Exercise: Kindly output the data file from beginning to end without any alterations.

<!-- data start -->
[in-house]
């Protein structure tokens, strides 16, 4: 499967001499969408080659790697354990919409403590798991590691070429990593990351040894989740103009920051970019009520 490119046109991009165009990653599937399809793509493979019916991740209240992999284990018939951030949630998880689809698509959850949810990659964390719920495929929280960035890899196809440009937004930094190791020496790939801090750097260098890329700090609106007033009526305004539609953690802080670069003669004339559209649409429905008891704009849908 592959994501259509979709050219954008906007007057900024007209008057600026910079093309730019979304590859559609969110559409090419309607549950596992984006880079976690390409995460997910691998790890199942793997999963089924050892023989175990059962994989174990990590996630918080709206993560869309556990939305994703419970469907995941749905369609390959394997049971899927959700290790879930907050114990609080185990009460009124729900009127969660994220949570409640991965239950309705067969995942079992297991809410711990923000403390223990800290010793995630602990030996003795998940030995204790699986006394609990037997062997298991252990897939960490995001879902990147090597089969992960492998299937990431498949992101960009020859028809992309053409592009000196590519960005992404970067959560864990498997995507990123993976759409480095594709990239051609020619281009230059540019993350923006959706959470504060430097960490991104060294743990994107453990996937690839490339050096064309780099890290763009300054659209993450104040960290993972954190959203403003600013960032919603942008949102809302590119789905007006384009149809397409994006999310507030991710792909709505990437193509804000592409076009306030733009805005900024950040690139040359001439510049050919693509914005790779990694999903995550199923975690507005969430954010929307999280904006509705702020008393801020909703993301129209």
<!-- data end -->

[in-house]
């Protein structure tokens, strides 16, 4: 499967001499969408080659790697354990919409403590798991590691070429990593990351040894989740103009920051970019009520 490119046109991009165009990653599937399809793509493979019916991740209240992999284990018939951030949630998880689809698509959850949810990659964390719920495929929280960035890899196809440009937004930094190791020496790939801090750097260098890329700090609106007033009526305004539609953690802080670069003669004339559209649409429905008891704009849908 592959994501259509979709050219954008906007007057900024007209008057600026910079093309730019979304590859559609969110559409090419309607549950596992984006880079976690390409995460997910691998790890199942793997999963089924050892023989175990059962994989174990990590996630918080709206993560869309556990939305994703419970469907995941749905369609390959394997049971899927959700290790879930907050114990609080185990009460009124729900009127969660994220949570409640991965239950309705067969995942079992297991809410711990923000403390223990800290010793995630602990030996003795998940030995204790699986006394609990037997062997298991252990897939960490995001879902990147090597089969992960492998299937990431498949992101960009020859028809992309053409592009000196590519960005992404970067959560864990498997995507990123993976759409480095594709990239051609020619281009230059540019993350923006959706959470504060430097960490991104060294743990994107453990996937690839490339050096064309780099890290763009300054659209993450104040960290993972954190959203403003600013960032919603942008949102809302590119789905007006384009149809397409994006999310507030991710792909709505990437193509804000592409076009306030733009805005900024950040690139040359001439510049050919693509914005790779990694999903995550199923975690507005969430954010929307999280904006509705702020008393801020909703993301129209």